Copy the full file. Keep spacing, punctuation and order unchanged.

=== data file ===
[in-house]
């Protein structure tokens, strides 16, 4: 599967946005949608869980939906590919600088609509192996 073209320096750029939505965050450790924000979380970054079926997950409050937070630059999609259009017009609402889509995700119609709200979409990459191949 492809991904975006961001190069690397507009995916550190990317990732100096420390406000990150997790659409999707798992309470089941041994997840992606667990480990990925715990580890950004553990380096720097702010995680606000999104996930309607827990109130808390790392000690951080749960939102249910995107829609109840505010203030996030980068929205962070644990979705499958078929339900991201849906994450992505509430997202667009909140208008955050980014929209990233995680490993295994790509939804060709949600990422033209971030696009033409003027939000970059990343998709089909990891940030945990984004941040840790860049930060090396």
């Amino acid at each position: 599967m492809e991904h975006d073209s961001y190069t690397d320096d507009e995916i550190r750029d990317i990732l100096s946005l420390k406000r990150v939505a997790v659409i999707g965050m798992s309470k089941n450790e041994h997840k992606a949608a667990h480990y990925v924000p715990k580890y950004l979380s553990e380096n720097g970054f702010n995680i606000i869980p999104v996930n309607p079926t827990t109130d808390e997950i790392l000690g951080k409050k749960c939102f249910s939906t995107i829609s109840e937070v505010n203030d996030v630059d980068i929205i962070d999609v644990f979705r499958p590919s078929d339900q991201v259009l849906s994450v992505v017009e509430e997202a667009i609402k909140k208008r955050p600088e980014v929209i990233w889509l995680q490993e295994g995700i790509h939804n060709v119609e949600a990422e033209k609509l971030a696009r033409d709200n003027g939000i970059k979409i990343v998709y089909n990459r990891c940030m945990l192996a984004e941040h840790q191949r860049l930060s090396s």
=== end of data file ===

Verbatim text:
[in-house]
């Protein structure tokens, strides 16, 4: 599967946005949608869980939906590919600088609509192996 073209320096750029939505965050450790924000979380970054079926997950409050937070630059999609259009017009609402889509995700119609709200979409990459191949 492809991904975006961001190069690397507009995916550190990317990732100096420390406000990150997790659409999707798992309470089941041994997840992606667990480990990925715990580890950004553990380096720097702010995680606000999104996930309607827990109130808390790392000690951080749960939102249910995107829609109840505010203030996030980068929205962070644990979705499958078929339900991201849906994450992505509430997202667009909140208008955050980014929209990233995680490993295994790509939804060709949600990422033209971030696009033409003027939000970059990343998709089909990891940030945990984004941040840790860049930060090396």
């Amino acid at each position: 599967m492809e991904h975006d073209s961001y190069t690397d320096d507009e995916i550190r750029d990317i990732l100096s946005l420390k406000r990150v939505a997790v659409i999707g965050m798992s309470k089941n450790e041994h997840k992606a949608a667990h480990y990925v924000p715990k580890y950004l979380s553990e380096n720097g970054f702010n995680i606000i869980p999104v996930n309607p079926t827990t109130d808390e997950i790392l000690g951080k409050k749960c939102f249910s939906t995107i829609s109840e937070v505010n203030d996030v630059d980068i929205i962070d999609v644990f979705r499958p590919s078929d339900q991201v259009l849906s994450v992505v017009e509430e997202a667009i609402k909140k208008r955050p600088e980014v929209i990233w889509l995680q490993e295994g995700i790509h939804n060709v119609e949600a990422e033209k609509l971030a696009r033409d709200n003027g939000i970059k979409i990343v998709y089909n990459r990891c940030m945990l192996a984004e941040h840790q191949r860049l930060s090396s």